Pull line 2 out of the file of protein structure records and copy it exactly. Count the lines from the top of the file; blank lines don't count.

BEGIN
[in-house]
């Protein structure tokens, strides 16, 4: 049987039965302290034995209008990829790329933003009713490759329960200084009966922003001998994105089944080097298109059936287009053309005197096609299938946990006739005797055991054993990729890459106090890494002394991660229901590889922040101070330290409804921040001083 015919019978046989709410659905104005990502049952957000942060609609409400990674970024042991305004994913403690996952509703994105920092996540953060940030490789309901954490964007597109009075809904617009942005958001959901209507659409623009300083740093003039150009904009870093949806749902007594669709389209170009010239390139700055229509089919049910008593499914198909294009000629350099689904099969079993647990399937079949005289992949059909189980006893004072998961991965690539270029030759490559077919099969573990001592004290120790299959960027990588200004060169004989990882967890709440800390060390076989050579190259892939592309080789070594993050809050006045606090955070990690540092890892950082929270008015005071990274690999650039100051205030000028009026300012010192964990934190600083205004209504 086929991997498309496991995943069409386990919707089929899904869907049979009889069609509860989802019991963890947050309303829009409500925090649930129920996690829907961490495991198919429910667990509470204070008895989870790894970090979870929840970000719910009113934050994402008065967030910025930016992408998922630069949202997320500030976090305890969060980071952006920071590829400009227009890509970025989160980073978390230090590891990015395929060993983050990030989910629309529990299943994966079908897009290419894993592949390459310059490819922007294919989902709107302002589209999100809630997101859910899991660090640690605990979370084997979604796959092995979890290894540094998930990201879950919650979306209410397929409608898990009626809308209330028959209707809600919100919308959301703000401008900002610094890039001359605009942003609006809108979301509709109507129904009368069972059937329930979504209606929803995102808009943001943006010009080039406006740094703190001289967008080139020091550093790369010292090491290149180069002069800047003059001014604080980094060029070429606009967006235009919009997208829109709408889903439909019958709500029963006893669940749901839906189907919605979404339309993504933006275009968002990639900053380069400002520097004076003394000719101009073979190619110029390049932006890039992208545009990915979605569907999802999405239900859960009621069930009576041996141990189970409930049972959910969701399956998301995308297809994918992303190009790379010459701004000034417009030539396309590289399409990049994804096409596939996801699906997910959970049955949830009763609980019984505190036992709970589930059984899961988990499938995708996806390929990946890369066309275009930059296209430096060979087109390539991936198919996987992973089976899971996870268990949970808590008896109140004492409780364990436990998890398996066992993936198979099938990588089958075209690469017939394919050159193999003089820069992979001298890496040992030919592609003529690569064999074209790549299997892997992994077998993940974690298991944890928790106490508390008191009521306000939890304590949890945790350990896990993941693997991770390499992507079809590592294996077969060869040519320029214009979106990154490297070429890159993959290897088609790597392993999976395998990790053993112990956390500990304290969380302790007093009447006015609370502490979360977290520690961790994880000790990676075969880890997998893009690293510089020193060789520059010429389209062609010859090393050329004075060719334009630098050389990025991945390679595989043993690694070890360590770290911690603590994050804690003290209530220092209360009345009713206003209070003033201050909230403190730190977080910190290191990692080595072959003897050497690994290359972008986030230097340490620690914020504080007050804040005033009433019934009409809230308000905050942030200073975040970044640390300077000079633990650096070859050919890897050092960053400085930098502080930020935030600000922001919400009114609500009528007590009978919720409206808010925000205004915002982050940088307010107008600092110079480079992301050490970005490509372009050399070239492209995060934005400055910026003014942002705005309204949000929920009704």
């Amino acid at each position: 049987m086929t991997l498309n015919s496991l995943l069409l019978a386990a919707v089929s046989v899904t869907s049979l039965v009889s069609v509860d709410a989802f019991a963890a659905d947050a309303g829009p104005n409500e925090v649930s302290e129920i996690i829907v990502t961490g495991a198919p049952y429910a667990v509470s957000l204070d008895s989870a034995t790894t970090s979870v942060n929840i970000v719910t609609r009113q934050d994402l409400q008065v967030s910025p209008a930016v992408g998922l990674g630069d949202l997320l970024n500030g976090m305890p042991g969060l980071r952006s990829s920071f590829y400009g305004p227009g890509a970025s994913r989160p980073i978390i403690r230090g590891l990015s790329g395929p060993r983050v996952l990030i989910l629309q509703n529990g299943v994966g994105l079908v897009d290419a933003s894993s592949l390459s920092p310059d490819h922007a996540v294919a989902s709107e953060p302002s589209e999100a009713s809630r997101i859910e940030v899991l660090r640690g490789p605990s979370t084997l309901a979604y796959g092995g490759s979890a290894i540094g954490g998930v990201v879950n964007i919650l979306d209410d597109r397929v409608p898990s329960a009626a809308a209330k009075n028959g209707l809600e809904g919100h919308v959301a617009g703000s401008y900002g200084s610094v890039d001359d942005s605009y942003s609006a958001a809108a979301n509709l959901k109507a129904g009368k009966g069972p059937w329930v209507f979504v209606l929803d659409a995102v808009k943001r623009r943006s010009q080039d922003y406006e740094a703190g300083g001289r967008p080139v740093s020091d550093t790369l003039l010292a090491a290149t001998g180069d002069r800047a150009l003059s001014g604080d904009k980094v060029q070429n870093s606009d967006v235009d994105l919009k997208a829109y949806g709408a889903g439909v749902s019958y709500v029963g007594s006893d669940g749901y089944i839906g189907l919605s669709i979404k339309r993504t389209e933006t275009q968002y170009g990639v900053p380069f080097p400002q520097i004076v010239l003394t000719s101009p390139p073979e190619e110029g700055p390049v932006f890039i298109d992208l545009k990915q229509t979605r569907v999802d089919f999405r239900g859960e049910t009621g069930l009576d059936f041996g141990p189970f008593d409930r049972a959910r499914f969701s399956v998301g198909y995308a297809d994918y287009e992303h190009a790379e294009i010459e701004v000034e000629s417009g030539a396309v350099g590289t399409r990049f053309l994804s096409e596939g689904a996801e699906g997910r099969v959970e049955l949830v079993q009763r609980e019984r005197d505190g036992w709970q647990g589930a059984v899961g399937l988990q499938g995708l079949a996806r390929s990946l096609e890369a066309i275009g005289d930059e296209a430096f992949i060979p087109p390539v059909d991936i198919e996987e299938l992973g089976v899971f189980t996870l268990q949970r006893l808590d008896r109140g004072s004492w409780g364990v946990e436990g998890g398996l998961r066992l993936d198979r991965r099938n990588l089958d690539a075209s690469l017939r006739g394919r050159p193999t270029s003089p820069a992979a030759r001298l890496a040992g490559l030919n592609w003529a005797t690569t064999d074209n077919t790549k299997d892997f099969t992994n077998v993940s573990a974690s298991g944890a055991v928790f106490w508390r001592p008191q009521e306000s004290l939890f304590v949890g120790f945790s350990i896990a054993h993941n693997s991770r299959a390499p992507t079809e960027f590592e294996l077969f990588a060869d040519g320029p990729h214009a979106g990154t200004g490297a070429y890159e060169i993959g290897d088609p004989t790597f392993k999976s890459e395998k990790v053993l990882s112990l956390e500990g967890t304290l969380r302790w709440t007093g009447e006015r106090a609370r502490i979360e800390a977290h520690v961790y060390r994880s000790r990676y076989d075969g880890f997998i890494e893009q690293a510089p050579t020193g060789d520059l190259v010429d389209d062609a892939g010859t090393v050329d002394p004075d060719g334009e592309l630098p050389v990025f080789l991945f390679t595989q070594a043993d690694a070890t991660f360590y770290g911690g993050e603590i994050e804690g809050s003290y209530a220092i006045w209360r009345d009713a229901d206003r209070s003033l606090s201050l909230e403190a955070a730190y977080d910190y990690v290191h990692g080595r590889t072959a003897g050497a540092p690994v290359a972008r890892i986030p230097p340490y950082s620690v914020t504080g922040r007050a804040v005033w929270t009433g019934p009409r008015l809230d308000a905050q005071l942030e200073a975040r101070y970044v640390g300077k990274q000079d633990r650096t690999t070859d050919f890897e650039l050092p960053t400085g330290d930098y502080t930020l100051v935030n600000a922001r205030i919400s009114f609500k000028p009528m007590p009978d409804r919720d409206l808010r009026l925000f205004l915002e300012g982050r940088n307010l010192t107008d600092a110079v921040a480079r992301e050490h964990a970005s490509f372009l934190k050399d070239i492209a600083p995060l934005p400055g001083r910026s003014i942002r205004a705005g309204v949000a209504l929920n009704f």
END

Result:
């Protein structure tokens, strides 16, 4: 049987039965302290034995209008990829790329933003009713490759329960200084009966922003001998994105089944080097298109059936287009053309005197096609299938946990006739005797055991054993990729890459106090890494002394991660229901590889922040101070330290409804921040001083 015919019978046989709410659905104005990502049952957000942060609609409400990674970024042991305004994913403690996952509703994105920092996540953060940030490789309901954490964007597109009075809904617009942005958001959901209507659409623009300083740093003039150009904009870093949806749902007594669709389209170009010239390139700055229509089919049910008593499914198909294009000629350099689904099969079993647990399937079949005289992949059909189980006893004072998961991965690539270029030759490559077919099969573990001592004290120790299959960027990588200004060169004989990882967890709440800390060390076989050579190259892939592309080789070594993050809050006045606090955070990690540092890892950082929270008015005071990274690999650039100051205030000028009026300012010192964990934190600083205004209504 086929991997498309496991995943069409386990919707089929899904869907049979009889069609509860989802019991963890947050309303829009409500925090649930129920996690829907961490495991198919429910667990509470204070008895989870790894970090979870929840970000719910009113934050994402008065967030910025930016992408998922630069949202997320500030976090305890969060980071952006920071590829400009227009890509970025989160980073978390230090590891990015395929060993983050990030989910629309529990299943994966079908897009290419894993592949390459310059490819922007294919989902709107302002589209999100809630997101859910899991660090640690605990979370084997979604796959092995979890290894540094998930990201879950919650979306209410397929409608898990009626809308209330028959209707809600919100919308959301703000401008900002610094890039001359605009942003609006809108979301509709109507129904009368069972059937329930979504209606929803995102808009943001943006010009080039406006740094703190001289967008080139020091550093790369010292090491290149180069002069800047003059001014604080980094060029070429606009967006235009919009997208829109709408889903439909019958709500029963006893669940749901839906189907919605979404339309993504933006275009968002990639900053380069400002520097004076003394000719101009073979190619110029390049932006890039992208545009990915979605569907999802999405239900859960009621069930009576041996141990189970409930049972959910969701399956998301995308297809994918992303190009790379010459701004000034417009030539396309590289399409990049994804096409596939996801699906997910959970049955949830009763609980019984505190036992709970589930059984899961988990499938995708996806390929990946890369066309275009930059296209430096060979087109390539991936198919996987992973089976899971996870268990949970808590008896109140004492409780364990436990998890398996066992993936198979099938990588089958075209690469017939394919050159193999003089820069992979001298890496040992030919592609003529690569064999074209790549299997892997992994077998993940974690298991944890928790106490508390008191009521306000939890304590949890945790350990896990993941693997991770390499992507079809590592294996077969060869040519320029214009979106990154490297070429890159993959290897088609790597392993999976395998990790053993112990956390500990304290969380302790007093009447006015609370502490979360977290520690961790994880000790990676075969880890997998893009690293510089020193060789520059010429389209062609010859090393050329004075060719334009630098050389990025991945390679595989043993690694070890360590770290911690603590994050804690003290209530220092209360009345009713206003209070003033201050909230403190730190977080910190290191990692080595072959003897050497690994290359972008986030230097340490620690914020504080007050804040005033009433019934009409809230308000905050942030200073975040970044640390300077000079633990650096070859050919890897050092960053400085930098502080930020935030600000922001919400009114609500009528007590009978919720409206808010925000205004915002982050940088307010107008600092110079480079992301050490970005490509372009050399070239492209995060934005400055910026003014942002705005309204949000929920009704």